Let’s divide the church into two giant categories—Modern Worship and Historical Worship. Actually, the church has already been divided into those categories, maybe we should try to bring them back together.
Modern Worship is very popular but it has plenty of critics and is a pretty easy target for abuse. Worshipsters can look goofy with their bedhead gel, clever shavings and flavor of the month fashion victim sensibilities. They might as well paint a bulls-eye on the back of their deep-v t-shirt.
“Is this a church or a rock concert?” the critics ask in disgust. They turn their nose up at the glitzy technology and production. The worshippy bland music usually sounds like a copy of a copy of some incarnation of the band Apple violated our iTunes with. There are complaints that the songs are marked by sentimentality, sameness, and individualism. The performances are thought to be showy, pushy, phony, or cheesy.
Modern Worship may have numbers on its side, but even this is used against it. Critics say it is popular pabulum desperately trying to be relevant, giving people what they want rather than what they need. Cries of “foul,” “Bait and switch,” and “Itching ears” as the critics attempt to overturn the tables in the sanctuary.
They would say the simplicity of modern songs are inferior vehicles for the message of God and His praise. Like serving filet Mignon on a paper plate and eating it with a plastic spoon. (By the way, if you can prepare a filet Mignon that can be eaten with a plastic spoon, count me in.) They would also say the modern songs do not teach the deeper things of faith the way hymns do.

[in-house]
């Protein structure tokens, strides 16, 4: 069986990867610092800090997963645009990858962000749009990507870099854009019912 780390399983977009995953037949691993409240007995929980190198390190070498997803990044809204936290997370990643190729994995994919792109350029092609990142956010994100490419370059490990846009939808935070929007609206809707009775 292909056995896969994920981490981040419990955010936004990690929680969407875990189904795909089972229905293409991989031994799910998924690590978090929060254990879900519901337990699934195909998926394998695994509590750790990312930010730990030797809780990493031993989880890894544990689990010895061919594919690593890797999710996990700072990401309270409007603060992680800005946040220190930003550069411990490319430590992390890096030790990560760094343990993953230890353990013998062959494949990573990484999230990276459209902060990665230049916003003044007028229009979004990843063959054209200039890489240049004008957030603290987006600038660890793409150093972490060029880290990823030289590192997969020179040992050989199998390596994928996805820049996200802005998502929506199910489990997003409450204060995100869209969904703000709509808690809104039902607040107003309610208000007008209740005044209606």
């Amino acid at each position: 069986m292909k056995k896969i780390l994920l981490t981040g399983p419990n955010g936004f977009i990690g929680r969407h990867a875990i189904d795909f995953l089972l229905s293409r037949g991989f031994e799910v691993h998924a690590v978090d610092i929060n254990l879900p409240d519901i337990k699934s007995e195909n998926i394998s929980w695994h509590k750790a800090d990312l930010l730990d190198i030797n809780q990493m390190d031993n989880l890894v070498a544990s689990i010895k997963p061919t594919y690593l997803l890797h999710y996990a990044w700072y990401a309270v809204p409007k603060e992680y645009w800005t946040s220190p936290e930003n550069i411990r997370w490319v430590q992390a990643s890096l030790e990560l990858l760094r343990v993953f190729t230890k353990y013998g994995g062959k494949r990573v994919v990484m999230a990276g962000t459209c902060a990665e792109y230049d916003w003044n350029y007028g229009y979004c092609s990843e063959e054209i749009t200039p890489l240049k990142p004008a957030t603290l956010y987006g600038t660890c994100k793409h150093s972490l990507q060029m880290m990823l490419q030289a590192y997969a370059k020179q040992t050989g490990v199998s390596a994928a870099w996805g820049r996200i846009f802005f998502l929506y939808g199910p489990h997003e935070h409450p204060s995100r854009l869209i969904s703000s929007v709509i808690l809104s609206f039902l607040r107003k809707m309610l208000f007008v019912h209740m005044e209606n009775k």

To many people Modern Worship seems like a desecration of the richness of our identity and heritage, trading the deeper time tested treasures for shallow imitations. Others have proposed that the cultural elements embraced in Modern Worship are not innocent neutral elements but actually have dangerous psychological and unbiblical presuppositions at their core. They wonder if we have carefully thought through the long term implications.
On the other side of the great divide, Historical Worship is accused of being elitist and exclusionary. Promoters of culture instead of the Great Commission and having more interest in the preservation of historical liturgical practices than responding to God’s mercy and love. Obsessed with connecting the ministry of worship to a historic dead culture rather than connecting the Gospel to the living culture in the community where their church is located.
To the mission minded critic there are too many arcane trappings that come off as pretentious and unnecessary. Everything from Old English language, vestments, formal liturgical forms, pompous organ preludes, and somber singing and chanting are viewed as lacking authentic connection to real life.
Because of this, the Historical Worship is accused of lacking vitality. The numbers are not on their side, and the beautiful buildings grow more empty with each funeral service.
They are accused of serving stale, sour wine for which they have acquired a taste, but is repugnant to the uninitiated. “Taste and see that the Lord is good” is spoken like a dare on Fear Factor.
The battle rages, each side convinced they are fighting for Truth with God on their side. Each side building a straw effigy of the other to destroy with smirks when they are surrounded by friends. Blogs and podcasts hurled at each other like flaming arrows to the applause of those in their own camp, hoping for the destruction of brothers and sisters in the other.
Maybe we can find a better way.